OK, I’m not the most tech-savvy person in the world. And I always figure that if I know about an online tool or application, everyone else has been using it for eons. But then sometimes I find out that some people I know haven’t even heard of it, let alone used it. So I thought I’d do a little series in the coming weeks or months of 5-10 of the tools I find most useful.
Recently, on a nonfiction list, Google Alerts came up in the conversation, and I was surprised at how many folks in the group hadn’t heard of it.
Google Alerts are a way to track certain phrases used online. You have to have a Google account first. Then, you simply choose the combinations of words you want to track and you choose how often you want to be notified about them. If you choose daily, like I do, then each day you get one email per alert (each alert is for a different phrase) if the selected phrase has been used. I have Google Alerts for my name (both versions–with and without Purdie) and for my new book, Stampede! Poems to Celebrate the Wild Side of School. Because of that exclamation point, I have a few different Alerts–one with the exclamation point and a colon after it, and one with just a colon, and one with just an exclamation point. I also have an Alert for Salas Stampede, which tells me anytime a page has new content on it that includes those two words (though it’s amazing that about 60% of the time when I get that particular Alert, it’s NOT about me or my book).
As a writer, I use Google Alerts mainly to learn:
* about new reviews for my book
* when I’m mentioned in a blog or listing of events
But there’s more, too. For instance, yesterday morning, my Google Alert email showed me three ABC books I wrote for Capstone Press as being for sale by a book resaler, in paperback. Now these books aren’t even out yet, and I didn’t think they were due out until next spring. I did a little more digging and found the same three books plus another one already listed on Amazon (entries 3-6 on this results page). Three are listed with December pub dates, and one with August of next year. And they’re all listed as paperbacks, which would be very unusual for new books with the educational market. The publisher doesn’t even list them yet! So this info is good to have ahead of time–I’ll check with my editor to find out what the scoop is, and I might adjust my school visit book sales plans because of it.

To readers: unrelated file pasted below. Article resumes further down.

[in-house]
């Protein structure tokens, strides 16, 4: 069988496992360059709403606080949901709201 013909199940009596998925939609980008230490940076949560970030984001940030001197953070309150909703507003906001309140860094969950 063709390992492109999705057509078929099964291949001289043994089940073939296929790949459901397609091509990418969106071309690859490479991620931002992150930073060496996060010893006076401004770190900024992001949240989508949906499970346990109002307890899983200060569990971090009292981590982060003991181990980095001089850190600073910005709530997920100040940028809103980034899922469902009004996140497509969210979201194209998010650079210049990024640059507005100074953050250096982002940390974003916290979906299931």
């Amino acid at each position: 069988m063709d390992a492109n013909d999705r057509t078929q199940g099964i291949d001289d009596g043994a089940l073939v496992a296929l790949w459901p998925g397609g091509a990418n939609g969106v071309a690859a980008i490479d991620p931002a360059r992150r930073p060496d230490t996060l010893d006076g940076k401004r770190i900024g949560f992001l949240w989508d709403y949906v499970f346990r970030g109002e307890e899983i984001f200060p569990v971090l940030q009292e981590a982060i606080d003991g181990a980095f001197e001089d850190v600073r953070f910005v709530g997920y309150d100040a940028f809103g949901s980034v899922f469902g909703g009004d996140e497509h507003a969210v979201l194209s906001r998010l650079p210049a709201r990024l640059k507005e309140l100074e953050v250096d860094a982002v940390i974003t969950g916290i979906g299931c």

And I know of several writers who have learned of really nice honors for their books from Google Alerts, even before their editor contacted them (or sometimes their editor or publicist never actually contacted them). I haven’t had that pleasure yet, but someday, maybe?
Another great use for it is in research. If you’re working on a long-term project, putting in a Google Alert on your topic will help you stay on top of developments in that area or new things being said about the subject of your research.
So, get thee to Google Alerts and set up your phrases/topics.
And if you have a tip about Google Alerts or a good story about how it worked for you, please share it in the comments. Thanks!